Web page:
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CallbackOnCollectedDelegate 

The CallbackOnCollectedDelegate managed debugging assistant (MDA) is activated if a delegate is marshaled from managed to unmanaged code as a function pointer and a callback is placed on that function pointer after the delegate has been garbage collected.

Access violations occur when attempting to call into managed code through function pointers that were obtained from managed delegates. These failures, while not common language runtime (CLR) bugs, may appear to be so because the access violation occurs in the CLR code.

The failure is not consistent; sometimes the call on the function pointer succeeds and sometimes it fails. The failure might occur only under heavy load or on a random number of attempts.

The delegate from which the function pointer was created and exposed to unmanaged code was garbage collected. When the unmanaged component tries to call on the function pointer, it generates an access violation.

The failure appears random because it depends on when garbage collection occurs. If a delegate is eligible for collection, the garbage collection can occur after the callback and the call succeeds. At other times, the garbage collection occurs before the callback, the callback generates an access violation, and the program stops.

The probability of the failure depends on the time between marshaling the delegate and the callback on the function pointer as well as the frequency of garbage collections. The failure is sporadic if the time between marshaling the delegate and the ensuing callback is short. This is usually the case if the unmanaged method receiving the function pointer does not save the function pointer for later use but instead calls back on the function pointer immediately to complete its operation before returning. Similarly, more garbage collections occur when a system is under heavy load, which makes it more likely that a garbage collection will occur before the callback.

Once a delegate has been marshaled out as an unmanaged function pointer, the garbage collector cannot track its lifetime. Instead, your code must keep a reference to the delegate for the lifetime of the unmanaged function pointer. But before you can do that, you first must identify which delegate was collected. When the MDA is activated, it provides the type name of the delegate. Use this name to search your code for platform invoke or COM signatures that pass that delegate out to unmanaged code. The offending delegate is passed out through one of these call sites. You can also enable the GcUnmanagedToManaged MDA to force a garbage collection before every callback into the runtime. This will remove the uncertainty introduced by the garbage collection by ensuring that a garbage collection always occurs before the callback. Once you know what delegate was collected, change your code to keep a reference to that delegate on the managed side for the lifetime of the marshaled unmanaged function pointer.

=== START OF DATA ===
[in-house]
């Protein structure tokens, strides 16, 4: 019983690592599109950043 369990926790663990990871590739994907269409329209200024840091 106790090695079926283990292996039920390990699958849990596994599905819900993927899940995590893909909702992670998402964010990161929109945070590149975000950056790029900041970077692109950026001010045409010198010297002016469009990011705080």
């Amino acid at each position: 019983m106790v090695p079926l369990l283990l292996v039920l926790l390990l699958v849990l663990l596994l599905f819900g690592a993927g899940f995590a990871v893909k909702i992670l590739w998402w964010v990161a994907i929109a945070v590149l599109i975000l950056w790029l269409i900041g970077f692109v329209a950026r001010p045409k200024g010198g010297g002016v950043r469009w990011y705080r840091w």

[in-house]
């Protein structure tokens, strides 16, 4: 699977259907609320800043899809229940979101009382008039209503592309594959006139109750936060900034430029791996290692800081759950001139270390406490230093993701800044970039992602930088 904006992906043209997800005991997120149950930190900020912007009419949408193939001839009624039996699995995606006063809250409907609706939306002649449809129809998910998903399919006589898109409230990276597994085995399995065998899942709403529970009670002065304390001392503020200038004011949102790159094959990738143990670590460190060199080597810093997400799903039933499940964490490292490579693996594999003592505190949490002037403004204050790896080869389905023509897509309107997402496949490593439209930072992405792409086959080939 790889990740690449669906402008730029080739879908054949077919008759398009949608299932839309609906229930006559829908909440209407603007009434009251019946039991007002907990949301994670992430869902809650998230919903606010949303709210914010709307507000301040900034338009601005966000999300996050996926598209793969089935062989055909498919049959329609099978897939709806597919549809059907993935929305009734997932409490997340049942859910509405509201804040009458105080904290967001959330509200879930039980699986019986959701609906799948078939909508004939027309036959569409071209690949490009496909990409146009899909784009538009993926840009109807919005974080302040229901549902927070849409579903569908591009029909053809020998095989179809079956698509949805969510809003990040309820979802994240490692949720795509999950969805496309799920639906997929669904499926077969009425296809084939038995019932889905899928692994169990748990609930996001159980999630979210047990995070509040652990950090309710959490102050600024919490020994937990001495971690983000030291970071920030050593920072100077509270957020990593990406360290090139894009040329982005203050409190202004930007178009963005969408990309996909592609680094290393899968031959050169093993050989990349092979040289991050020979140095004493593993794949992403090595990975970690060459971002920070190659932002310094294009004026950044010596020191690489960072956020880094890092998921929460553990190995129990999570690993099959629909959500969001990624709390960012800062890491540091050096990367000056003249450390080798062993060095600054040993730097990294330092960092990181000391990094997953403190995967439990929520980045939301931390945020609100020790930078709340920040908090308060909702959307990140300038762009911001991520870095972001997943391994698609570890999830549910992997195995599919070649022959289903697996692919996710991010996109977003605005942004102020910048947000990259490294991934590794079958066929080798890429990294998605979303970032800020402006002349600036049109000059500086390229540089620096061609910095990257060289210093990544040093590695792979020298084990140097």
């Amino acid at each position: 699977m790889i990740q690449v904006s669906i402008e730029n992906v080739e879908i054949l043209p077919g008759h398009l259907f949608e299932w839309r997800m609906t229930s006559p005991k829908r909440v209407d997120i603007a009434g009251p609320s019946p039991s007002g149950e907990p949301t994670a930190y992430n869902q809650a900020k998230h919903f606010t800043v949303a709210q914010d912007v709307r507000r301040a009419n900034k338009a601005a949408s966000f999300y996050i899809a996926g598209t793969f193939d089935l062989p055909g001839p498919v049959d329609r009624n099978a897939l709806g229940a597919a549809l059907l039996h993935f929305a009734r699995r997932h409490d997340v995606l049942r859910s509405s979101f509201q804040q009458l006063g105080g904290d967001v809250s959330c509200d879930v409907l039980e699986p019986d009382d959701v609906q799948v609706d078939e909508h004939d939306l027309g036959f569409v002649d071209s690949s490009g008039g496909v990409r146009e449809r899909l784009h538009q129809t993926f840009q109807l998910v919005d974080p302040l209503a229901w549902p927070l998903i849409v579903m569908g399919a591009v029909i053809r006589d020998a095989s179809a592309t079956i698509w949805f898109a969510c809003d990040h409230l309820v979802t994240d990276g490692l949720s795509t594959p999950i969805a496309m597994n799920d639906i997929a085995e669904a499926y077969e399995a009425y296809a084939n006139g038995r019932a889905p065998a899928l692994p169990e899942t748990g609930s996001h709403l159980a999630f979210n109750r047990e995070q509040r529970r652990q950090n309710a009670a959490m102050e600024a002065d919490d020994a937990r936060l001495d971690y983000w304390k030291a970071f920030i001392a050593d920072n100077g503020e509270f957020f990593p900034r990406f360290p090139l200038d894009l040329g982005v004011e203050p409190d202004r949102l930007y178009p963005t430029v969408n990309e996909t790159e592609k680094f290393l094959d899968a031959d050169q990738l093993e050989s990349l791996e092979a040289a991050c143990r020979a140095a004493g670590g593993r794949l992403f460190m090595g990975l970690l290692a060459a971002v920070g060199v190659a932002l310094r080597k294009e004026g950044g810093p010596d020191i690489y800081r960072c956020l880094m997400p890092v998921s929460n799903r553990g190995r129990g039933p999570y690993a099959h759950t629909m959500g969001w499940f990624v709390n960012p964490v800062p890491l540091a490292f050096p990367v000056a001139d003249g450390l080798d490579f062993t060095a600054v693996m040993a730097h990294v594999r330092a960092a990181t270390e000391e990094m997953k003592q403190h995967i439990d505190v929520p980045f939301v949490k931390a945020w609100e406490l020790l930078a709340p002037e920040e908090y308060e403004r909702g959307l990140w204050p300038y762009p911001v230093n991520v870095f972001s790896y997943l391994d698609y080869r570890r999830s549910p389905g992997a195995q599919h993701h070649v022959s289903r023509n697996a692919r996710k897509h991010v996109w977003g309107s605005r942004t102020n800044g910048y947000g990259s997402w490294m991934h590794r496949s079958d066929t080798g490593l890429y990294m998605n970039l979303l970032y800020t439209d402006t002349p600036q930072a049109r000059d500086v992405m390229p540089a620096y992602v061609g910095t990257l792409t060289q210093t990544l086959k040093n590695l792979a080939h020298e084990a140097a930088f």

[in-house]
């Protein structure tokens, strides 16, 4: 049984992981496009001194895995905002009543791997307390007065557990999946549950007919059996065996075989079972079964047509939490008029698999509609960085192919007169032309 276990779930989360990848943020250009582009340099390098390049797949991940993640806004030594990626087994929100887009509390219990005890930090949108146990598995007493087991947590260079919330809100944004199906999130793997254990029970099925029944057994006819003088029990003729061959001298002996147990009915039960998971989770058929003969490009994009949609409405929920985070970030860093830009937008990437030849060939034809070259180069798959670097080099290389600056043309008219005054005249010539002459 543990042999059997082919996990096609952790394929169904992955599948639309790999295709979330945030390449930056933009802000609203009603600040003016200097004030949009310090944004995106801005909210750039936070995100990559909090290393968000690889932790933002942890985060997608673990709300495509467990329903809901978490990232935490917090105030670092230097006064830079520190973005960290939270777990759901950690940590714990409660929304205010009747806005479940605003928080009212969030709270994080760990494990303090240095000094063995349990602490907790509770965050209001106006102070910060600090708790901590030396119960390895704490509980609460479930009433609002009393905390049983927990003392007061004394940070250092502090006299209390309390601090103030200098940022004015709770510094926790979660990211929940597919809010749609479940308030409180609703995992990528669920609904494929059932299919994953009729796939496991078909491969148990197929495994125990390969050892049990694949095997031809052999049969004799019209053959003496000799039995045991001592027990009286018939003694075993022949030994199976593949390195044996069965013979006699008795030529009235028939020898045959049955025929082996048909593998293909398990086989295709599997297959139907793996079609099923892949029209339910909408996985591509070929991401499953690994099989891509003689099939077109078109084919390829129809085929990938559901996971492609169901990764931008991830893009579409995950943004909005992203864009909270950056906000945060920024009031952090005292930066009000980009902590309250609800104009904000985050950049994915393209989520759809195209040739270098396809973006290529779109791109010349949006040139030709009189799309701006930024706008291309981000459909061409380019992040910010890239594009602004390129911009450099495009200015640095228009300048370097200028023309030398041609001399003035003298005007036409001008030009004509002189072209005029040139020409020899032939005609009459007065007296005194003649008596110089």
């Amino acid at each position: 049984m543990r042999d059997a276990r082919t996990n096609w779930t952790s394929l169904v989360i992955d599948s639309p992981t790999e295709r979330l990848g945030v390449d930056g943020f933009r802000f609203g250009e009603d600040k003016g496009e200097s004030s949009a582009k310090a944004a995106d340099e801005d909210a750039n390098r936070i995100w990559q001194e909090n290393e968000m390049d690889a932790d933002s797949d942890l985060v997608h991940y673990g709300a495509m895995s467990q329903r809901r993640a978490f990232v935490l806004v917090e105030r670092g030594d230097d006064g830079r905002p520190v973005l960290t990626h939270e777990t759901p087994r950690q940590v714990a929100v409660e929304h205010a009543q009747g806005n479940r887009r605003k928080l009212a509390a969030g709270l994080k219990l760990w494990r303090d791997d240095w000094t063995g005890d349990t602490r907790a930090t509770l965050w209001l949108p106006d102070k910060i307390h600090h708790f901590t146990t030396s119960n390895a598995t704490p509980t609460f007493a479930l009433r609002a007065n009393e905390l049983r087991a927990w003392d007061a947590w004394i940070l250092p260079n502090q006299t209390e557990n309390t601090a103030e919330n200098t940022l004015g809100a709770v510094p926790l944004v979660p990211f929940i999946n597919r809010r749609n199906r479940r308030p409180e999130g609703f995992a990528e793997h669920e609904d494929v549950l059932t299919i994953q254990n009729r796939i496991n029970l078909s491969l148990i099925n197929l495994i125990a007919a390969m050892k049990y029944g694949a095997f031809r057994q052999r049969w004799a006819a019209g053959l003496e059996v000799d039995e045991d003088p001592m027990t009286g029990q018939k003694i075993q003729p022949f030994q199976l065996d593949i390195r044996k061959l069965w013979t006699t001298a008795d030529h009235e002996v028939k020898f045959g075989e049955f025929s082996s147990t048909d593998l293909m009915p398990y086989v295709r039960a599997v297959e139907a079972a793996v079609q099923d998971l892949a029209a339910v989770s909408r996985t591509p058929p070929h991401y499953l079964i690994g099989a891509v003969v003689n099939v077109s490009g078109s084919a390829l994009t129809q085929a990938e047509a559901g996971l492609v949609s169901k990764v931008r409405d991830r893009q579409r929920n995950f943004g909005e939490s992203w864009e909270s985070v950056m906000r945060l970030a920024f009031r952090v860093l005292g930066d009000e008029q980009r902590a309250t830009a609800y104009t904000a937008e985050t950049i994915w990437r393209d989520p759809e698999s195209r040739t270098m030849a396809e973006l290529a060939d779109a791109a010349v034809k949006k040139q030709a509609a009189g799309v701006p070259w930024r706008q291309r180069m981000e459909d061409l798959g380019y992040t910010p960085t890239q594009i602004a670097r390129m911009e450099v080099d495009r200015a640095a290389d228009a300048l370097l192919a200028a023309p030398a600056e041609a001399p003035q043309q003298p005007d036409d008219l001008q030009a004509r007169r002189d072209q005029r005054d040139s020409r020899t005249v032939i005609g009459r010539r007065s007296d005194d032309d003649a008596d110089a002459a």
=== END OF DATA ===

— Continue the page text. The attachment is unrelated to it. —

When delegates are marshaled as function pointers, the runtime allocates a thunk that does the transition from unmanaged to managed. This thunk is what the unmanaged code actually calls before the managed delegate is finally invoked. Without the CallbackOnCollectedDelegate MDA enabled, the unmanaged marshaling code is deleted when the delegate is collected. With the CallbackOnCollectedDelegate MDA enabled, the unmanaged marshaling code is not immediately deleted when the delegate is collected. Instead, the last 1,000 instances are kept alive by default and changed to activate the MDA when called. The thunk is eventually deleted after 1,001 more marshaled delegates are collected.

The MDA reports the type name of the delegate that was collected before a callback was attempted on its unmanaged function pointer.

The following example shows the application configuration options. It sets the number of thunks the MDA keeps alive to 1,500. The default listSize value is 1,000, the minimum is 50, and the maximum is 2,000.

<mdaConfig>
  <assistants>
    <callbackOnCollectedDelegate listSize="1500" />
  </assistants>
</mdaConfig>

The following example demonstrates a situation that can activate this MDA:

// Library.cpp : Defines the unmanaged entry point for the DLL application.
#include "windows.h"
#include "stdio.h"

void (__stdcall *g_pfTarget)();

void __stdcall Initialize(void __stdcall pfTarget())
{
    g_pfTarget = pfTarget;
}

void __stdcall Callback()
{
    g_pfTarget();
}
// ---------------------------------------------------
// C# Client
using System;
using System.Runtime.InteropServices;

public class Entry
{
    public delegate void DCallback();

    public static void Main()
    {
        new Entry();
        Initialize(Target);
        GC.Collect();
        GC.WaitForPendingFinalizers();
        Callback();
    }

    public static void Target()
    {        
    }

    [DllImport("Library", CallingConvention = CallingConvention.StdCall)]
    public static extern void Initialize(DCallback pfDelegate);

    [DllImport ("Library", CallingConvention = CallingConvention.StdCall)]
    public static extern void Callback();

    ~Entry() { Console.Error.WriteLine("Entry Collected"); }
}

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